Unfortunately, the picture's not pretty for

Kmart

(KM)

shareholders if the company doesn't manage to make good on its turnaround plans.

After weeks of speculation, Kmart

filed for bankruptcy protection Tuesday, citing a rapid decline in liquidity resulting from its weak fourth-quarter sales and earnings, the evaporation of the surety bond market and an erosion of supplier confidence.


Bill Kelleher,
Attorney,
Cohen & Grigsby

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If the company doesn't emerge from bankruptcy as planned in 2003, shareholders will be last in line when it comes to recovering assets from the company.

But bankruptcy lawyer Bill Kelleher of Pittsburgh firm Cohen & Grigsby says the company should be able to survive. Armed with its secured $2 billion in debtor-in-possession financing, Kmart said it hopes to reorganize on a fast-track basis, and Kelleher says the company should have no trouble staying in business.

Still, investors slammed shares of Kmart on Tuesday, sending the stock down 60% to 69 cents. The stock has been in a free fall for several weeks now, having lost 86% of its value since the start of the year.

Here Kelleher gives his take on Kmart's bankruptcy and the effect this will have on shareholders and other stakeholders in the company.

TSC: Some people felt that by securing financing, Kmart could stave off bankruptcy, but that didn't happen. Why not?

Kelleher:

Sometimes lenders get better protection in a bankruptcy, so

Kmart might not have been able to get financing outside of bankruptcy. That's speculation, but sometimes that's the case.

If you're a lender, you don't want them to file bankruptcy on you, so you're better off waiting till they file and then making the loan. You get more protection that way. Getting this financing early on was critical to enable Kmart to not only satisfy its obligations but to send the message to people dealing with them that they intend to stay in business.

TSC: What does this bankruptcy filing mean for Kmart, and how will it help them get back on their feet?

Kelleher:

Typically, a retail bankruptcy gives a company time to sort out its financial problems and evaluate all of its leaseholds for various stores throughout the country.

If the company decides that any given store is underperforming, bankruptcy provides a vehicle for them shutting down that facility and minimizing or avoiding other long-term lease agreements or other commitments they might have.

TSC: Kmart said it hopes to emerge from bankruptcy next year. Is this realistic?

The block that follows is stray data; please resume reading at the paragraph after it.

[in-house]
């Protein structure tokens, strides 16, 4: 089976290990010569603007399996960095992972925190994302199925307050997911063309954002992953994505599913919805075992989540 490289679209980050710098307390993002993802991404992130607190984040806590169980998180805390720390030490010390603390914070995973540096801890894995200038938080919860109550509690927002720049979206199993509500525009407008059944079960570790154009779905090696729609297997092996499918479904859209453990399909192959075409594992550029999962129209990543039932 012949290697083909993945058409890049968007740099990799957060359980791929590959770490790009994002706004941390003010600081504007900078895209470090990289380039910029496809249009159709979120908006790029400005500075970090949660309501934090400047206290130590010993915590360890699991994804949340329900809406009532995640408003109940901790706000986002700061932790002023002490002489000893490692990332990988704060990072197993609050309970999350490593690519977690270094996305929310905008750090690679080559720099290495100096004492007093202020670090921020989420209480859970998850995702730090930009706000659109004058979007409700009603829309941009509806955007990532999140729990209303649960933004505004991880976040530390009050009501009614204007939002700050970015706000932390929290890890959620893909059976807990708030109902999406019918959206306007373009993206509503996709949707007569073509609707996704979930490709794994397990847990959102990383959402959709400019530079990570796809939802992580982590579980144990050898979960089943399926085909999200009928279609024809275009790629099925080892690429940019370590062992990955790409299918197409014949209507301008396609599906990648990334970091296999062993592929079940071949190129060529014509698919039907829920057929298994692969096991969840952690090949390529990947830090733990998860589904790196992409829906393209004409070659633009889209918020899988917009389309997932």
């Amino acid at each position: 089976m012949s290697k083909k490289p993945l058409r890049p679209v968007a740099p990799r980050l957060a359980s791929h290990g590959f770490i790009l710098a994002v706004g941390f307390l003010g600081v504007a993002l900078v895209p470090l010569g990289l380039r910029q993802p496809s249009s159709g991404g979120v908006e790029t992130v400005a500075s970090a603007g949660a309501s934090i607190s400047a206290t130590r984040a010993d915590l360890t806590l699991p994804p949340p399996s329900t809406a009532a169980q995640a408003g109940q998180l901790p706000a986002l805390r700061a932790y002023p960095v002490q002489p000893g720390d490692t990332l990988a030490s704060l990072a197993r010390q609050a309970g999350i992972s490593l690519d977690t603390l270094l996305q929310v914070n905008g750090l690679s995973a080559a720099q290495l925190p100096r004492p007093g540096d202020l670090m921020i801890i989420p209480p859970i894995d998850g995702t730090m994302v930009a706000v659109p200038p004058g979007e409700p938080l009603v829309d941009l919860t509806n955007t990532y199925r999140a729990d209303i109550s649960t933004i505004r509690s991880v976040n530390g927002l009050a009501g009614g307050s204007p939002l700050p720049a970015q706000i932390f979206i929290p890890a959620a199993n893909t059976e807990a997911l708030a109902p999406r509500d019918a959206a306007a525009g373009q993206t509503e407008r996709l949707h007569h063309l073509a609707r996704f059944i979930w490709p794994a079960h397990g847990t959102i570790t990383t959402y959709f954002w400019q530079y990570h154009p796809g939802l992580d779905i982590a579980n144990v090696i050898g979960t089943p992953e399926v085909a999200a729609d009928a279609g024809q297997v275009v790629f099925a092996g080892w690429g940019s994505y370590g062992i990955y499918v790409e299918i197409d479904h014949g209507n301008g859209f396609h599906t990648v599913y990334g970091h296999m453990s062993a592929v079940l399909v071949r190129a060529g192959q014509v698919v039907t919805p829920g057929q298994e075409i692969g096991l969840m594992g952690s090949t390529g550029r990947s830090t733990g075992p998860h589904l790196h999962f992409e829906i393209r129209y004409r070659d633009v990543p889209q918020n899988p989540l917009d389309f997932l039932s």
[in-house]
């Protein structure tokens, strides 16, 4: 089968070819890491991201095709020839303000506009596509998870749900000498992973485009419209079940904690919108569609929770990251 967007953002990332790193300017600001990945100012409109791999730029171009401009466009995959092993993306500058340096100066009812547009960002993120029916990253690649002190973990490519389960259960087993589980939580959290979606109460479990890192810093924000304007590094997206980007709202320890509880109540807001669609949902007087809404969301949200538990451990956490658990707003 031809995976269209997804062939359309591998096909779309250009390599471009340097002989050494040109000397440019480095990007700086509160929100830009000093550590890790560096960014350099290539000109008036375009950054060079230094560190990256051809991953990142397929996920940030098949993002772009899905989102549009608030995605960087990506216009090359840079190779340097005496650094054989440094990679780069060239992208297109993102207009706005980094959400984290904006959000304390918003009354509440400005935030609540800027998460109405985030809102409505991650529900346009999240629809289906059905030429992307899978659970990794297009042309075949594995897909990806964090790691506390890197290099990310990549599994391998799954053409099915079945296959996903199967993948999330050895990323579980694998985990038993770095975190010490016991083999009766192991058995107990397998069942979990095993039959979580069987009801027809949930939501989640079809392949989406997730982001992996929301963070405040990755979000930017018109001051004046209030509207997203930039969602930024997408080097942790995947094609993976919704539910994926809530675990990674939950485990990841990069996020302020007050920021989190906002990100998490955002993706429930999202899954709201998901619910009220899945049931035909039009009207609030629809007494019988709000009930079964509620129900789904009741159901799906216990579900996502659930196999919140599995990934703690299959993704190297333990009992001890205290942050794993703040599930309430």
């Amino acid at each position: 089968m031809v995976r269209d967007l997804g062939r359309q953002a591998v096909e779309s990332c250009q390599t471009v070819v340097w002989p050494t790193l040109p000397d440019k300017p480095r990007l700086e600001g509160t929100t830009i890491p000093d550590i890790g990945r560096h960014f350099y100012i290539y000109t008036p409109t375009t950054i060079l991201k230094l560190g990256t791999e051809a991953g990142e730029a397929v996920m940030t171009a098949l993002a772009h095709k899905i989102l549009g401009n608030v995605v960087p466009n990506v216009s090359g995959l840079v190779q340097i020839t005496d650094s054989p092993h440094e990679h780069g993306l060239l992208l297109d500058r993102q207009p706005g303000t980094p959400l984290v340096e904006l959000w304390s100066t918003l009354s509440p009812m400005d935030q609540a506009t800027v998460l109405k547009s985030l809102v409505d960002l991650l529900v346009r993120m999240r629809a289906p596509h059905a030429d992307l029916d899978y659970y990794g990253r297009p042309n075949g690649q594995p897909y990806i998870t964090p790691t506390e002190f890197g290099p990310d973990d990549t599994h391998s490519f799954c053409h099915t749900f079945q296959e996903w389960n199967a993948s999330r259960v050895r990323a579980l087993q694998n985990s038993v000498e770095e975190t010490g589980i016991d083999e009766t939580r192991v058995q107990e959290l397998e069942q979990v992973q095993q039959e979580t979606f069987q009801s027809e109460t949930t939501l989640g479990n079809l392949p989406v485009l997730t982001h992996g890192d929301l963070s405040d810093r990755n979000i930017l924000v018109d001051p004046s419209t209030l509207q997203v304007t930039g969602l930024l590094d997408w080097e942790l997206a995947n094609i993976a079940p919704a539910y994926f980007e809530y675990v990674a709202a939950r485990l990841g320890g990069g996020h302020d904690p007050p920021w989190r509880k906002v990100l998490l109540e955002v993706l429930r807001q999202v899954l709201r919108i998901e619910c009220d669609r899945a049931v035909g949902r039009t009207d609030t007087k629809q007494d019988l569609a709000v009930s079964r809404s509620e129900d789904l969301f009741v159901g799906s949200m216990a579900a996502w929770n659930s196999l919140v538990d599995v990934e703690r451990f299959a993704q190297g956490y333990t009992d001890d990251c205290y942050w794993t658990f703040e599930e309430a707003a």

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Kelleher:

It depends on what they're trying to do. If they're trying to solve operational problems -- for example, if they're going to shut down a substantial portion of their 2,000 stores and walk away from leases -- and that's the way they're going to get back on their feet by fixing their debt and cost structure, that can take a lot of time.

If they have a specific goal in mind -- for example, if there's some bond debt or some type of secured bank financing and they think they can use bankruptcy to get a restructuring on that, and they're not addressing a whole host of other problems -- then maybe they can do it very quickly. It depends on what they're using the bankruptcy for.

TSC: Kmart's stock is now sitting at a 38-year low. What do you believe will happen to shareholder equity at this point?

Kelleher:

Bankruptcy provides that distributions get paid in accordance with legal priorities. At the top of the ladder is secured creditors, banks or financial institutions. Unfortunately, at the bottom of the ladder are equity and shareholders.

Under strict bankruptcy rules, shareholders are not entitled to get anything, including the ability to continue holding their stock, unless all of the priority levels ahead of them get paid in full. There are very few bankruptcies where all creditor groups get paid in full.

There are many large corporate reorganizations where a negotiated plan is put into place that will provide some return to shareholders, but it's not usually significant.

TSC: Kmart's bonds already trade at junk status. What's in store for bondholders?

Kelleher:

There may still be a market for their bonds. It's obviously a highly speculative investment for someone at this point, but it depends on what type of bond it is.

If it's secured and there is some collateral backing it up, they may be entitled to get that based on the value of the collateral. Otherwise, they'll just have to wait like all the other creditors for the bankruptcy process to run its course and find out what, if anything, they can get at the end of the day.

TSC: Do you expect a lot of shareholder lawsuits as a result of this?

Kelleher:

Bankruptcy prevents anyone from filing a lawsuit against the company. So there can't be any shareholder lawsuits unless someone feels they have a right to sue someone who's not in bankruptcy, like a director or an officer. If people think there were problems with the stock or reporting prior to that, there may be shareholder action.

TSC: What effect will this have on the company's credibility and how long will it take Kmart to recover from the stigma of having gone bankrupt?

Kelleher:

The $2 billion debtor-in-possession financing presumably is sufficient to enable them to maintain a reasonable relationship with suppliers. Most of these suppliers are sophisticated and understand Chapter 11 and this type of financing, and my guess is that with perhaps only minor bumps in the road, Kmart will have no trouble remaining in business.

I think if Kmart continues to maintain a reasonable level of inventory in its store and continues to have the same sort of customer treatment it has had in the past, most of the public won't notice any difference at all.

TSC: So you think they're definitely going to survive this?

Kelleher:

Well, I'd be surprised if they don't survive.